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Friday, March 07, 2008


American politics and Cuba

Greg Grandin provides a fascinating review of the course of American politics in the last 50 years as it relates to Cuba. Just as a reminder of how far we haven't come, and the absurd heights (or depths) to which American presidential rhetoric rises (or sinks) some quotes from 1960:

John F. Kennedy: For the "first time in our history, an enemy stands at the throat of the United States." The Cubans, he declared, are our "enemies and will do everything in their power to bring about our downfall."

Richard M. Nixon: "The United States has the power, and Mr. Castro knows it, to throw him out of office any day that we would choose to."

And just one more, from 1980, from Ronald Reagan's Secretary of State Alexander Haig, speaking to Reagan: "You just give me the word and I’ll turn that fucking island into a parking lot."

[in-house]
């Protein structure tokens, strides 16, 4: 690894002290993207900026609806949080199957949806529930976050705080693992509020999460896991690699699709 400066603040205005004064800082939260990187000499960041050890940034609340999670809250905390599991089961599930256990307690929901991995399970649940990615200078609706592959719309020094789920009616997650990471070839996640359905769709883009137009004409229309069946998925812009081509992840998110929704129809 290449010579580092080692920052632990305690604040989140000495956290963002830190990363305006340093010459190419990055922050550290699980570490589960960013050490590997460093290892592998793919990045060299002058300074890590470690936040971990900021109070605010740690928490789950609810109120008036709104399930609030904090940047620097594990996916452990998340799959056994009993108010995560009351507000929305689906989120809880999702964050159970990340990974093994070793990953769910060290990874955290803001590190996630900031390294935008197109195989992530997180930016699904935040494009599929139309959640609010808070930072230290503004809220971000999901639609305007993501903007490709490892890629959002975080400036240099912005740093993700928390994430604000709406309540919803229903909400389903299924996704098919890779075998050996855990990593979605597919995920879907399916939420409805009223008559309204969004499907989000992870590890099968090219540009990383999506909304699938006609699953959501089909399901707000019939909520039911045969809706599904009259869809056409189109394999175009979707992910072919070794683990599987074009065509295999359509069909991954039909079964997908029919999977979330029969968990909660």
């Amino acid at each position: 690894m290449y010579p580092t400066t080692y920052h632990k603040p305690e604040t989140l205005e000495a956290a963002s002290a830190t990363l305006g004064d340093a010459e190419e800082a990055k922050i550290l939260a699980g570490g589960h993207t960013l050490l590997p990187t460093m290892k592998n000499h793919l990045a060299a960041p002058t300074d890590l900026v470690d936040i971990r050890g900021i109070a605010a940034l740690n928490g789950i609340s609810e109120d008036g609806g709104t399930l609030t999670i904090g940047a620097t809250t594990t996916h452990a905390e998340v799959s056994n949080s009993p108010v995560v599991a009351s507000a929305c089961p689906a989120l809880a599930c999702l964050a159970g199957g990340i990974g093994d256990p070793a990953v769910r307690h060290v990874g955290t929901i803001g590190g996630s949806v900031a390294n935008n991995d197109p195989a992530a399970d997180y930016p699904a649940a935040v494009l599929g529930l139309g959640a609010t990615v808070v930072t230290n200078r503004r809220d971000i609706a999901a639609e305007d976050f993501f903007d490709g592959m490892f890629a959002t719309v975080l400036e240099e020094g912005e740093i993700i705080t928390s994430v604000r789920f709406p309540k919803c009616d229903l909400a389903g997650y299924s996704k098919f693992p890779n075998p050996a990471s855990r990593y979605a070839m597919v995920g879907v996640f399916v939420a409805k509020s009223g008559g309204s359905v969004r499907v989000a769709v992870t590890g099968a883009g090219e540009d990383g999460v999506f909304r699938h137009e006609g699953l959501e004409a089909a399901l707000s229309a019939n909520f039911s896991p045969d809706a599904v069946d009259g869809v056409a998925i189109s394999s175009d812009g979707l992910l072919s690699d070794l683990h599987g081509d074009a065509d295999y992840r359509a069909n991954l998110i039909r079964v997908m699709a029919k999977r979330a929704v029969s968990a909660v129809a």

But today in Washington, George Bush had this to say: "To improve relations, what needs to change is not the United States; what needs to change is Cuba." No George. For 49 years, it has been, to use JFK's language, the U.S. which has been "at the throat" of Cuba, and for 49 years, to improve relations, it is the U.S. which needs to change, not Cuba, whose efforts at causing the "downfall" of the United States have been limited to setting an example for the people of the world, including the people of the United States, to emulate (not to copy, but to emulate). Which, for the capitalist class, is an example to fear, because it shows that a better world is possible, even under the incredibly adverse condition of having the world's greatest military and economic power trying to strangle you militarily, economically, and politically.

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